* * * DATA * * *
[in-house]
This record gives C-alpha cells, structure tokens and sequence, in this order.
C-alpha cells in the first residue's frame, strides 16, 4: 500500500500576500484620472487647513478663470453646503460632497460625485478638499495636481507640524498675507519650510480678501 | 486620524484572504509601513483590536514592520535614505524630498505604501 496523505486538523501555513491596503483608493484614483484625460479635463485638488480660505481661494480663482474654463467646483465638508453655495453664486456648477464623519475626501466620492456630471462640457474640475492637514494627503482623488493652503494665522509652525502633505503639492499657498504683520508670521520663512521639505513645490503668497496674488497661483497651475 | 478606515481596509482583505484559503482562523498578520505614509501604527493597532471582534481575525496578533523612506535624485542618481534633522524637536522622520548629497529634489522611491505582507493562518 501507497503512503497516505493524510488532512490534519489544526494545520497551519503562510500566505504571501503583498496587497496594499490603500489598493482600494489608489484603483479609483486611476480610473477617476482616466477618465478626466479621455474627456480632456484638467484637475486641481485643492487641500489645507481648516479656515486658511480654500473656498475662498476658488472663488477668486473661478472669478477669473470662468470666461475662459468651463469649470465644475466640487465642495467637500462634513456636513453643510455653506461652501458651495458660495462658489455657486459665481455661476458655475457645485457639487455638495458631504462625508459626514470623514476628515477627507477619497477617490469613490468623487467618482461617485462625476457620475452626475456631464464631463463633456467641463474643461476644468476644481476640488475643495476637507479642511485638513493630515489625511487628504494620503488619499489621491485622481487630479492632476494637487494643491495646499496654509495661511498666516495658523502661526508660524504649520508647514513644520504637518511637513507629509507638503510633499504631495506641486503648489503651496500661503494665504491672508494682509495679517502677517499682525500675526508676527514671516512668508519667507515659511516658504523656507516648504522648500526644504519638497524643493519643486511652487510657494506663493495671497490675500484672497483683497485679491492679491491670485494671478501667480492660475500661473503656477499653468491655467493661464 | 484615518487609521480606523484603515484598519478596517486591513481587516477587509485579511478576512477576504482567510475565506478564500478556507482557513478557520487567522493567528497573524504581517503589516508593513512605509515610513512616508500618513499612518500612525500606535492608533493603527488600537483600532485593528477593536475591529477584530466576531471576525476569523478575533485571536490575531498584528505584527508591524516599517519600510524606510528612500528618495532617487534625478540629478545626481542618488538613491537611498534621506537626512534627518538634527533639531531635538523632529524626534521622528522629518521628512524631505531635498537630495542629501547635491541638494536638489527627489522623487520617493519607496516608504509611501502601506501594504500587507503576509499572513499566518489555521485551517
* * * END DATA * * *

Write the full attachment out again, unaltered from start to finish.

[in-house]
This record gives C-alpha cells, structure tokens and sequence, in this order.
C-alpha cells in the first residue's frame, strides 16, 4: 500500500500576500484620472487647513478663470453646503460632497460625485478638499495636481507640524498675507519650510480678501 | 486620524484572504509601513483590536514592520535614505524630498505604501 496523505486538523501555513491596503483608493484614483484625460479635463485638488480660505481661494480663482474654463467646483465638508453655495453664486456648477464623519475626501466620492456630471462640457474640475492637514494627503482623488493652503494665522509652525502633505503639492499657498504683520508670521520663512521639505513645490503668497496674488497661483497651475 | 478606515481596509482583505484559503482562523498578520505614509501604527493597532471582534481575525496578533523612506535624485542618481534633522524637536522622520548629497529634489522611491505582507493562518 501507497503512503497516505493524510488532512490534519489544526494545520497551519503562510500566505504571501503583498496587497496594499490603500489598493482600494489608489484603483479609483486611476480610473477617476482616466477618465478626466479621455474627456480632456484638467484637475486641481485643492487641500489645507481648516479656515486658511480654500473656498475662498476658488472663488477668486473661478472669478477669473470662468470666461475662459468651463469649470465644475466640487465642495467637500462634513456636513453643510455653506461652501458651495458660495462658489455657486459665481455661476458655475457645485457639487455638495458631504462625508459626514470623514476628515477627507477619497477617490469613490468623487467618482461617485462625476457620475452626475456631464464631463463633456467641463474643461476644468476644481476640488475643495476637507479642511485638513493630515489625511487628504494620503488619499489621491485622481487630479492632476494637487494643491495646499496654509495661511498666516495658523502661526508660524504649520508647514513644520504637518511637513507629509507638503510633499504631495506641486503648489503651496500661503494665504491672508494682509495679517502677517499682525500675526508676527514671516512668508519667507515659511516658504523656507516648504522648500526644504519638497524643493519643486511652487510657494506663493495671497490675500484672497483683497485679491492679491491670485494671478501667480492660475500661473503656477499653468491655467493661464 | 484615518487609521480606523484603515484598519478596517486591513481587516477587509485579511478576512477576504482567510475565506478564500478556507482557513478557520487567522493567528497573524504581517503589516508593513512605509515610513512616508500618513499612518500612525500606535492608533493603527488600537483600532485593528477593536475591529477584530466576531471576525476569523478575533485571536490575531498584528505584527508591524516599517519600510524606510528612500528618495532617487534625478540629478545626481542618488538613491537611498534621506537626512534627518538634527533639531531635538523632529524626534521622528522629518521628512524631505531635498537630495542629501547635491541638494536638489527627489522623487520617493519607496516608504509611501502601506501594504500587507503576509499572513499566518489555521485551517